Afterwards, McDaniels took me to Duke Zeibert’s for lunch.
MR. WATKINS: At lunch, some other people from the firm came by and we sat around the
table, had lunch, and made small talk.
MR. McKEOWN: Was this when the firm was on Connecticut Avenue?
MR. WATKINS: Yes. After lunch, I went back to my office. I didn’t meet Williams
because he was out of town trying a case. About a week later, I received a
call from Joe Califano’s secretary. “Mr. Califano would like to speak to
you.” She said, “We would like to offer you a position as an associate in
the firm. What are your salary demands?” I was absolutely floored. I’d
never thought about salary demands. What do you want to make? I said
I’m earning $25,000 a year.
MR. McKEOWN: This was 1972?
MR. WATKINS: Yes. I said I don’t want to make any less than I’m making here. He said
we can do that. When can you start? I told him that I’d like to go away in
September because I promised my wife a vacation. He said, “Okay, when
will you be back?” I said the first of October. He said okay; let’s shoot
for an October 1 starting date. I was floored.
Then Williams’ secretary called me. She asked, “Would you like
tickets to the Redskins games?” I’d never been to a game and was not a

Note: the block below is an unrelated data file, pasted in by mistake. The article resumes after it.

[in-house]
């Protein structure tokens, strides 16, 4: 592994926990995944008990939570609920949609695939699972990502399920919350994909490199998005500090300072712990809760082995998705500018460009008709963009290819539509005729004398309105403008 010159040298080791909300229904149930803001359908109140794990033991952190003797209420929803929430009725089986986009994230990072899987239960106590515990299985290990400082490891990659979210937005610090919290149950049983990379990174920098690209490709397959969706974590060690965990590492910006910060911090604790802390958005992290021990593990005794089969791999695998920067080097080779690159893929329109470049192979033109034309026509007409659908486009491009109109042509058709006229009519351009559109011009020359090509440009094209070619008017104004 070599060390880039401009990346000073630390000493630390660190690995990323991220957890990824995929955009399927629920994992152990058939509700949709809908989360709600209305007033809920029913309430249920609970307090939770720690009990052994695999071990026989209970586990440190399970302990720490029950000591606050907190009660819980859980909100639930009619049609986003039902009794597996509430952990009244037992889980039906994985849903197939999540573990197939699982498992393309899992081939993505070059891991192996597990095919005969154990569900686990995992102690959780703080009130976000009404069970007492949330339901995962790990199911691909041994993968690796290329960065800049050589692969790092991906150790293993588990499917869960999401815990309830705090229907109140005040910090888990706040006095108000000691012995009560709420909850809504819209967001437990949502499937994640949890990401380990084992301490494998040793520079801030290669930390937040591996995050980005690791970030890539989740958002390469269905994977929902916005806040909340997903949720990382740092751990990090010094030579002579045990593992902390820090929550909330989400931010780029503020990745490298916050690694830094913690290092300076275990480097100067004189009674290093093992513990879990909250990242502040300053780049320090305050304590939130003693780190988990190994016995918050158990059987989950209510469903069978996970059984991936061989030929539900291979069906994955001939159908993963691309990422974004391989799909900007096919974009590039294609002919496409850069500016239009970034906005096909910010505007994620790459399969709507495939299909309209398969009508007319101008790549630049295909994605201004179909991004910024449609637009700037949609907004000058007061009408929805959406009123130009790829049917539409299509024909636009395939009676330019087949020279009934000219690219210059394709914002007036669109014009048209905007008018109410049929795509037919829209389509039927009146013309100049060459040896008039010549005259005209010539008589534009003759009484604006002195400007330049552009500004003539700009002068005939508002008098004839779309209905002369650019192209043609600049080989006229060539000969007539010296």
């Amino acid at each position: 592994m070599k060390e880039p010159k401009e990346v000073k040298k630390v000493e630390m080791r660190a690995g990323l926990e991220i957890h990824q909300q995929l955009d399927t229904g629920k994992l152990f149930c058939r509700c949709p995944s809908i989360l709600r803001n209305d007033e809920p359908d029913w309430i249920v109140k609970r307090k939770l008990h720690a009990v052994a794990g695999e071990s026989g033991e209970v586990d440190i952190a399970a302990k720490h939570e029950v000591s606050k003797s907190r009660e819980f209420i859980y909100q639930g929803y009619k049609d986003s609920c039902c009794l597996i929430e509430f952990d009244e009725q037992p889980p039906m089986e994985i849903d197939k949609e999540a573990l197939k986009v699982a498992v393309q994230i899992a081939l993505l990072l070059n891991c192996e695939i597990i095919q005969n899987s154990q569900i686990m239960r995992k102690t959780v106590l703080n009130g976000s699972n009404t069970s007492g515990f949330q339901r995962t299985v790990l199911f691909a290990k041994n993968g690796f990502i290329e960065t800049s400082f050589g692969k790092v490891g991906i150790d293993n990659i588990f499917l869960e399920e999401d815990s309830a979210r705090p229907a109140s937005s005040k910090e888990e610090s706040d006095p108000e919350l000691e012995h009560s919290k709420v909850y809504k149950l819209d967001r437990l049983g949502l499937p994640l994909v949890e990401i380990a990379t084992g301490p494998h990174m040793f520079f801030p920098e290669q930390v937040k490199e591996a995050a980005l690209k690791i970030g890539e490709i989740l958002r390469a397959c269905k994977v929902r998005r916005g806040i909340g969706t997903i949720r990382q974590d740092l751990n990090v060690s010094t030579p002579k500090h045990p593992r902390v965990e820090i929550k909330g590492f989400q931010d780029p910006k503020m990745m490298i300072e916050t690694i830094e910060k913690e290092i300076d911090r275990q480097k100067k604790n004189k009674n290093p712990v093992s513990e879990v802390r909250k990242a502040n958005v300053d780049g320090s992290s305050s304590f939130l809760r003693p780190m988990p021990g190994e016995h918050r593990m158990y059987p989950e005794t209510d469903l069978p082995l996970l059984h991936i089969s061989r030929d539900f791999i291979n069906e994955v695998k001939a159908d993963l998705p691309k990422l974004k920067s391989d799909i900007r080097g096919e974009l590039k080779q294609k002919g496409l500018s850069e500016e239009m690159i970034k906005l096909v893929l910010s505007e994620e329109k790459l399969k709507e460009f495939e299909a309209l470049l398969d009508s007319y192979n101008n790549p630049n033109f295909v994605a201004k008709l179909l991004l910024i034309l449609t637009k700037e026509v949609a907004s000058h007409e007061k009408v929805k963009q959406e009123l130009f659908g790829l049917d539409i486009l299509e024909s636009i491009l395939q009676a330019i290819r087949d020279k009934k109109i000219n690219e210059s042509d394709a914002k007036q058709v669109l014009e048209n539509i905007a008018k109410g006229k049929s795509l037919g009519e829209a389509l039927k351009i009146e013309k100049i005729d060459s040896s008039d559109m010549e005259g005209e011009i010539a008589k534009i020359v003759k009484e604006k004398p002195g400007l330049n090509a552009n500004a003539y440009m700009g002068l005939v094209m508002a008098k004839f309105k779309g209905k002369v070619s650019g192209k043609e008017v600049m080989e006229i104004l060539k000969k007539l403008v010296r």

Redskins fan. I knew I shouldn’t say no. But because having Redskins
tickets was a big deal in Washington, I said I’d like two.
I returned from vacation in late September. I started at the firm on
October 1, 1972.
MR. McKEOWN: I knew the way hiring was done in law firms; you come in as classes. But
you were sort of a one off.
MR. WATKINS: Yes. At that time, there were only 20 lawyers at Williams & Connolly and
I was the 21st. Now there are over 300 lawyers at the firm.
MR. McKEOWN: I would’ve thought it was larger than that.
MR. WATKINS: It’s interesting that there’s only one office. Williams was not only smart,
he was wise. He said, “As long as there are planes, we can service clients
anywhere. We’re going to stay here in Washington and only in
Washington. We’re not going to have any satellite offices.” He said that,
“I’ve seen law firms have trouble because they have offices in different
cities. It causes fights about who is running the firm or how the pie is
split.” He said, “I don’t think that’s a good idea, and as long as I am alive,
we’re going to have only one office.”
MR. McKEOWN: That sounds very prescient, Mr. Watkins, because we’re talking about the
early 1970s, you weren’t really talking about the mega firms that we’ve
had since then.
MR. WATKINS: That’s right. I think Williams was really quite shrewd. I had some law
school friends who were partners at Wald, Harkrader & Ross. That firm
had offices in Washington, Brussels Paris, and New York; the firm
cratered. Many people were very unhappy about its demise.
MR. McKEOWN: That’s not an unusual story, by the way, the cratering of multi-office